There's a shortage of women pursuing careers in computer science, but some grassroots initiatives are finding creative ways to address the issue using tactics including crowd funding and collaborative online learning.
This is an issue that I've tracked for several years. The Computer Research Association has found that women account for fewer than 13% of undergraduate CS majors, despite computer science skills being in high demand. Half the population is under represented in a major sector of the U.S. economy.
I've written at length in reports examining the root causes behind the glaring gender asymmetry in software development. It's well understood that women are more inclined than men to seek careers that seem socially relevant and meaningful, computer science is perceived as a solitary profession, and there's often a lack of mentoring available.
The latter topic is something that I've discussed with many friends and colleagues who have found themselves as the only woman attending a conference or the only woman in a leadership position among peers.
Truly, nobody really likes to feel that they are the "only one," and someone who is of a different gender or race may not as easily attract a peer group or mentors, Teresa Dahlberg, director of the Diversity in Information Technology Institute at UNC Charlotte, said in a 2009 interview. This is especially true for young people.
Some new efforts to address the issue are grabbing headlines. Skillcrush, an online community that focuses on offering free programming courses to women, just received a nice write-up in Fast Company. It touts having taught "thousand of women" coding. It also teaches career development.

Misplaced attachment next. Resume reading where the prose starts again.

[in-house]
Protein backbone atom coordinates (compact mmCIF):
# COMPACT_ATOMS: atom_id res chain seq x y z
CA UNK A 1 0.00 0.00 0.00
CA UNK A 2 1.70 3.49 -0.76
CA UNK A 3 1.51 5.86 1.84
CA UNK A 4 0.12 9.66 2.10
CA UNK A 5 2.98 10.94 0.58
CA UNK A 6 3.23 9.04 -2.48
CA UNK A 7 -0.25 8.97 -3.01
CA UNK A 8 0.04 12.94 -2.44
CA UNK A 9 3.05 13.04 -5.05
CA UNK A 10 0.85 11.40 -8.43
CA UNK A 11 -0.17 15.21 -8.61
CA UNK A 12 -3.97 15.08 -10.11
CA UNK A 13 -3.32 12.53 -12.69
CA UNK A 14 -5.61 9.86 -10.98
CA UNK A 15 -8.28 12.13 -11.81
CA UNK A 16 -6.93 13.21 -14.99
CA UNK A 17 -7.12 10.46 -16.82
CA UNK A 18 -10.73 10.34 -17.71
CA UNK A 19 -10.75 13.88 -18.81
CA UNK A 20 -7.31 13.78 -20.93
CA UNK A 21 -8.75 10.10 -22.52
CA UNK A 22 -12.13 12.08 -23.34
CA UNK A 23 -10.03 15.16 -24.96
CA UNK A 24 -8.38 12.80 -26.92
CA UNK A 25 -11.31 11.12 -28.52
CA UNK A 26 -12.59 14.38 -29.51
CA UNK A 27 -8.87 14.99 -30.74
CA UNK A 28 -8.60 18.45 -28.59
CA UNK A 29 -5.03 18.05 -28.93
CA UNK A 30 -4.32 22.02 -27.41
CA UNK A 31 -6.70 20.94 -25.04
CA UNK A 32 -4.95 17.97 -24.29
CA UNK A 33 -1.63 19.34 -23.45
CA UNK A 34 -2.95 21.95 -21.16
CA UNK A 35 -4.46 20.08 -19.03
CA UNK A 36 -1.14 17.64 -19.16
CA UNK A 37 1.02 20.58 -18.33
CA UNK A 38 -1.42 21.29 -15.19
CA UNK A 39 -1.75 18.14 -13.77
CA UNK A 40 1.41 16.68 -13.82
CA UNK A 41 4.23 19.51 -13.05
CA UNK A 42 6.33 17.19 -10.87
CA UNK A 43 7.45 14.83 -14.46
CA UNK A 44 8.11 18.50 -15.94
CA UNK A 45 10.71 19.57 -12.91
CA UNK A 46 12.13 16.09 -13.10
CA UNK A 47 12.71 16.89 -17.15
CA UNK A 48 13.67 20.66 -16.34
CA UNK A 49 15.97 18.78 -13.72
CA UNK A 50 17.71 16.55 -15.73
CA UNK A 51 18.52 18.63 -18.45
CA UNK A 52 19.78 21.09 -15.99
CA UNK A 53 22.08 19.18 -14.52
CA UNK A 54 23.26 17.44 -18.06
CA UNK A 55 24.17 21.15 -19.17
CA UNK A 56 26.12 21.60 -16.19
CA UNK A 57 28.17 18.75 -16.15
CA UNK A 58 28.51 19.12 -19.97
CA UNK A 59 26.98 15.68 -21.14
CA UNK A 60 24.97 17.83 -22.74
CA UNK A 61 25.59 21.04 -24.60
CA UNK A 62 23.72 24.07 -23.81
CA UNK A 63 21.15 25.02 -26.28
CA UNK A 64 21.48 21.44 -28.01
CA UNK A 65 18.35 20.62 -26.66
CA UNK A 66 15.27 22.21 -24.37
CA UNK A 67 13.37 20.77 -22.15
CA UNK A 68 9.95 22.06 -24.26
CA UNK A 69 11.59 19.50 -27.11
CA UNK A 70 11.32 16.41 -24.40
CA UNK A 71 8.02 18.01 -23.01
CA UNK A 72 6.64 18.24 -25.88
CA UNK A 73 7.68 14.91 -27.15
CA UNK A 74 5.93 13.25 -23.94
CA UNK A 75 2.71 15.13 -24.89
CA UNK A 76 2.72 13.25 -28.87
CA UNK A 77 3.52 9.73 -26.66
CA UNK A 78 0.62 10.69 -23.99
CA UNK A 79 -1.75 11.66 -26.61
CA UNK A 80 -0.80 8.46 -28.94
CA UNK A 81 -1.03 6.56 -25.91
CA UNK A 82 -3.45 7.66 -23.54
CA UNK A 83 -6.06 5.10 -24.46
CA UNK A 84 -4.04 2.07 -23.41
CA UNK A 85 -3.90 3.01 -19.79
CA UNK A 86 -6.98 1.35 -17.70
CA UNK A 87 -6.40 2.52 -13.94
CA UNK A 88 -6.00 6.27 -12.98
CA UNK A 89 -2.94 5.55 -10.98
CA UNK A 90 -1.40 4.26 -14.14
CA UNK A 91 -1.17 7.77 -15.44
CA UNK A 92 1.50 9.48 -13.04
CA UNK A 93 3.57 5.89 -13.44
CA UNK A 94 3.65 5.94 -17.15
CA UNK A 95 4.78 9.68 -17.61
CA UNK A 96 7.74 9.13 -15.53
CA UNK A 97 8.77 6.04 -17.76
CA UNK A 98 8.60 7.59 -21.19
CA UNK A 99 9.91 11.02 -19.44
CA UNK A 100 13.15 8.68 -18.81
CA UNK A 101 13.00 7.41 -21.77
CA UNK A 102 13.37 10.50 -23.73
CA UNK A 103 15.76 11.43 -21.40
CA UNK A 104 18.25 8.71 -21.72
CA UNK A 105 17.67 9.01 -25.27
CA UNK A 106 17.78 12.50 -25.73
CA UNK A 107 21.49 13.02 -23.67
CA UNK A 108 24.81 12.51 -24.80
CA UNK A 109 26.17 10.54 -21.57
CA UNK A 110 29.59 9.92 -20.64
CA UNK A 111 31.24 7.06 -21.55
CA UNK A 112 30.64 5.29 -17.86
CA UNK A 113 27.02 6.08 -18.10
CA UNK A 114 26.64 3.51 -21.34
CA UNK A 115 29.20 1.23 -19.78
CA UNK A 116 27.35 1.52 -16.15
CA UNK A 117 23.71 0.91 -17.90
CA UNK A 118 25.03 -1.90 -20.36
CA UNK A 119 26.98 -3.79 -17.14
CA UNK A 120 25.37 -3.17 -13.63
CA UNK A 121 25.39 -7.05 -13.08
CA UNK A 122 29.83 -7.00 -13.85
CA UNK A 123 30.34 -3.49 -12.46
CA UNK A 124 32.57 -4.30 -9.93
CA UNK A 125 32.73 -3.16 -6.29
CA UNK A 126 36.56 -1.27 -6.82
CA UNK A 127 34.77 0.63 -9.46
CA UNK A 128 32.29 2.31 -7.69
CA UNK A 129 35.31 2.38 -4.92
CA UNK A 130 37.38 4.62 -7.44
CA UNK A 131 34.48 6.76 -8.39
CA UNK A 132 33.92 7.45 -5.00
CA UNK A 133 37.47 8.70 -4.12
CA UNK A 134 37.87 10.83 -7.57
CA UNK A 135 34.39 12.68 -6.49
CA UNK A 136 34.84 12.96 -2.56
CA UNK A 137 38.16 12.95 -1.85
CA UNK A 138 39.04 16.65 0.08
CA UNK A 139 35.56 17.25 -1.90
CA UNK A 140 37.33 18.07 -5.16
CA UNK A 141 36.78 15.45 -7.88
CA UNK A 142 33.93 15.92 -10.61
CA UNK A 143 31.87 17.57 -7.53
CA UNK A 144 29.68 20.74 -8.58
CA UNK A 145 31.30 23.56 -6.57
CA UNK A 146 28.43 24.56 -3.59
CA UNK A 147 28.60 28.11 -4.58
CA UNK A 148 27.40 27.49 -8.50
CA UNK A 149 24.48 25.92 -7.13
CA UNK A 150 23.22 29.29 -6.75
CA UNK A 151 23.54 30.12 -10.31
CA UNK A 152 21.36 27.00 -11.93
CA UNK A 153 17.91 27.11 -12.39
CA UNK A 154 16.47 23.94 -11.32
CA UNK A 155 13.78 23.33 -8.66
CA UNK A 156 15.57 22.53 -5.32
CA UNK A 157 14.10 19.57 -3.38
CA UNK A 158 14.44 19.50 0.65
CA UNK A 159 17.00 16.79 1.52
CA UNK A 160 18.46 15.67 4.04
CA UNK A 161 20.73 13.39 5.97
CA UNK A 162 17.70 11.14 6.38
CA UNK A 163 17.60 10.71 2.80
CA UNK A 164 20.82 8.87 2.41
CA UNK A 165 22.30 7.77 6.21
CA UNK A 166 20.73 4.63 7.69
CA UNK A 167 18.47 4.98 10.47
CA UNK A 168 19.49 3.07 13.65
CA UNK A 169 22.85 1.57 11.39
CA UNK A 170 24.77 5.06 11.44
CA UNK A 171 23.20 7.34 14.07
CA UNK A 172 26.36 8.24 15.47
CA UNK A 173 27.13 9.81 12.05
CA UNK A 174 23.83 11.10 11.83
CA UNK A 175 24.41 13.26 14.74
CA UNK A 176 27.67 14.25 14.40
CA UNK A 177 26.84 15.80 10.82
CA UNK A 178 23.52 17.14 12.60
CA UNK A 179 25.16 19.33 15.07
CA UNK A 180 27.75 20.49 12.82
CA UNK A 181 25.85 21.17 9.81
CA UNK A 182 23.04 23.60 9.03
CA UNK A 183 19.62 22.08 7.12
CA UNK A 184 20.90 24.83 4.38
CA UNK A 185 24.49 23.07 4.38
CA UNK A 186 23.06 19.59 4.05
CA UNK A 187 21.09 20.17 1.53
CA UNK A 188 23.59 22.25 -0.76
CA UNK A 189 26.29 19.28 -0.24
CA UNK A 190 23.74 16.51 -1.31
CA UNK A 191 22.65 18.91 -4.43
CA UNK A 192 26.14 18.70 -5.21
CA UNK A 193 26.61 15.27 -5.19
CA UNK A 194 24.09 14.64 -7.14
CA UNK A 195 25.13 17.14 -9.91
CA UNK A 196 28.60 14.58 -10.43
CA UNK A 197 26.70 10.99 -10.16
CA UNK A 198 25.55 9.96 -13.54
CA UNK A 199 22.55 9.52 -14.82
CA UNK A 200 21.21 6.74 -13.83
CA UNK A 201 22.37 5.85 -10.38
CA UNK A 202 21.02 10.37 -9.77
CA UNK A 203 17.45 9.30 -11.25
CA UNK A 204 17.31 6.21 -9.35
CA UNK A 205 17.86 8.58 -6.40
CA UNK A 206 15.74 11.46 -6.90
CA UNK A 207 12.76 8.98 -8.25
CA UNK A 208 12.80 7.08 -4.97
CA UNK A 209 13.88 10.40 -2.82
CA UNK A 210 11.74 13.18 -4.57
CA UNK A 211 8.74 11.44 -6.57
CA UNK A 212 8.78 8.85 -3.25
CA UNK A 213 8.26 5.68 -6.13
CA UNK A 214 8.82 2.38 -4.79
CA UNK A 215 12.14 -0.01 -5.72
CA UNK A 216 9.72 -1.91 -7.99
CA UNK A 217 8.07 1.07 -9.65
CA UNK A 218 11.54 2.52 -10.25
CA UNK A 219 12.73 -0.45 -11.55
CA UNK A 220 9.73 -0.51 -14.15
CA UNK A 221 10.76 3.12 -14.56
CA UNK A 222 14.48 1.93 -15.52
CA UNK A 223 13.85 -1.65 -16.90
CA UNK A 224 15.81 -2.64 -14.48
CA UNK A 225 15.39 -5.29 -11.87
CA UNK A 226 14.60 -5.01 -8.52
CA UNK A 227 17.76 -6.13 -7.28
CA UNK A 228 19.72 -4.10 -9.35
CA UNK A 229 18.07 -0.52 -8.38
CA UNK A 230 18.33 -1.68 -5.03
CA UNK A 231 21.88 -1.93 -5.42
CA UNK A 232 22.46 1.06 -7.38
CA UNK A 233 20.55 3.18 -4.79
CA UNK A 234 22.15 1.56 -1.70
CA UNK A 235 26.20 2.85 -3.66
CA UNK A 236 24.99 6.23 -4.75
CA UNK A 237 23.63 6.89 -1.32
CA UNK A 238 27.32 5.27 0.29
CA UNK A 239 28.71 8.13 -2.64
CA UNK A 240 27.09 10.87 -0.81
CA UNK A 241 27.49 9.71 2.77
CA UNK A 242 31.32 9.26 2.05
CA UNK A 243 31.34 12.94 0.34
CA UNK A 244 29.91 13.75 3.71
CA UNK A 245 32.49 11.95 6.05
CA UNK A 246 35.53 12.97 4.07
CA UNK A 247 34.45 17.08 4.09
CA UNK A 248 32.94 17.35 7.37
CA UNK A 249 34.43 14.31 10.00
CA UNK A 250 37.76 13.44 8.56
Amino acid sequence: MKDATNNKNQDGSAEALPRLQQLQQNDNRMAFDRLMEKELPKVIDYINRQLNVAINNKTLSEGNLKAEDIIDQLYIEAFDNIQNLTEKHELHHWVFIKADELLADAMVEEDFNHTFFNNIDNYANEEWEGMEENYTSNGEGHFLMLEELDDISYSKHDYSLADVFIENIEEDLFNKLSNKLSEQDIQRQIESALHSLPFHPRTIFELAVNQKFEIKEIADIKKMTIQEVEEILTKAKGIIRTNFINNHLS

Another program that earned a mention this past week on John Gruber's Daring Fireball tech blog is "App Camp for Girls." App Camp is an Indiegogo campaign to address the gender imbalance among software developers and focuses on mobile apps. "At camp, girls learn how to brainstorm, design, and build iPhone apps, working with women developers and designers," the campaign Web site says.
Dahlberg very actively participates in an NSF-sponsored program called the STARS (Students & Technology in Academia, Research & Service) Alliance. It mentors students at over 20 colleges and universities, as well as high schools, in the southeastern United States .
Other initiatives include Global Tech Women, the National Center for Women & Information Technology, and the Anita Borg Institute of Women and Technology. The U.S. National Science Foundation is supportive of many of these groups and runs its own program, Alliances for Broadening Participation in Computing (BPC).
Are you a woman in computer science? Please consider sharing your experiences.
(image credit: Skillcrush)
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